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The White House and United Nations called for an investigation into the sexual assault allegations and subsequent disappearance of Chinese tennis star Peng Shuai earlier in November. The European Union joined them Tuesday.

Peng accused former Chinese Communist Party leader Zhang Gaoli of sexual assault on Nov. 2 and has been publicly spotted only twice since. In a statement, the EU requested "verifiable proof" of Peng's safety and a deeper investigation into the former world No. 1's sexual assault allegations. 

"The EU joins growing international demands, including by sport professionals, for assurances that she is free and not under threat," the EU's statement read, according to the Associated Press. "In this spirit, the EU requests the Chinese government to provide verifiable proof of Peng Shuai's safety, well-being and whereabouts. The EU urges the Chinese authorities to conduct a full, fair and transparent investigation into her allegations of sexual assault.

"The EU strongly opposes the use of the practice of enforced disappearance and arbitrary detention...and calls upon China to comply with its human rights obligations under national and international law."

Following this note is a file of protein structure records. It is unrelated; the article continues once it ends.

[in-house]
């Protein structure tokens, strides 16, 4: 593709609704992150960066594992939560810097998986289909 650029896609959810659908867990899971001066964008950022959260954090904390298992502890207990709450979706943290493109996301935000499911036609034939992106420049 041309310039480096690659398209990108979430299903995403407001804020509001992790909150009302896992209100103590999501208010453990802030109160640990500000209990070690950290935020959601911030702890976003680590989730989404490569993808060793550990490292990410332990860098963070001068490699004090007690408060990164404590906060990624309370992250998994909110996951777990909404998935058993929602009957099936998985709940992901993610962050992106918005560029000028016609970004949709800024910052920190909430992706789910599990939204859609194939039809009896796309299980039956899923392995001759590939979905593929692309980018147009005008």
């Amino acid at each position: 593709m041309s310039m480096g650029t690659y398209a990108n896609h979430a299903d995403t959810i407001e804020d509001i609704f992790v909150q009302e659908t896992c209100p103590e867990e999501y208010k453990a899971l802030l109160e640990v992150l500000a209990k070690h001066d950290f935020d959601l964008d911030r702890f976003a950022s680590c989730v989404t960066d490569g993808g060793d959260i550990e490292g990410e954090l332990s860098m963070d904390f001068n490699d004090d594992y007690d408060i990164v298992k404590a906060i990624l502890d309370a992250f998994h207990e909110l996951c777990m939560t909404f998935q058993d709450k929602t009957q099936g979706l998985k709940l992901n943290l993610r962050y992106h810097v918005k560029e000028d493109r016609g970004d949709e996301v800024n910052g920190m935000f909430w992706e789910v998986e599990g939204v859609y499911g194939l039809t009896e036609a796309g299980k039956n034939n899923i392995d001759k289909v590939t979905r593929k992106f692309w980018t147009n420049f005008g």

Peng -- who made her allegations in a since-deleted post to the Chinese social-media site Weibo -- went 18 days without any public appearances, but on Nov. 20 Chinese state media released a video of her allegedly dining out with friends and her coach in Beijing. 

A day later, the IOC announced it held a video conference with Peng and deemed her to be safe. IOC president Thomas Bach, Chinese sports official Li Lingwei and Chair of the Athletes' Commission Emma Terho were on the call, and they allegedly agreed to have dinner with Peng ahead of the 2022 Beijing Winter Olympics. 

Peng's limited return to the public eye isn't satisfying the EU, however. 

"Her recent public reappearance does not ease concerns about her safety and freedom," an EU spokesperson said.

The EU's statement comes 11 days after the White House and UN each called for investigations into Peng's sexual assault allegations and whereabouts. Press secretary Jen Psaki said the White House was "deeply concerned" at the time.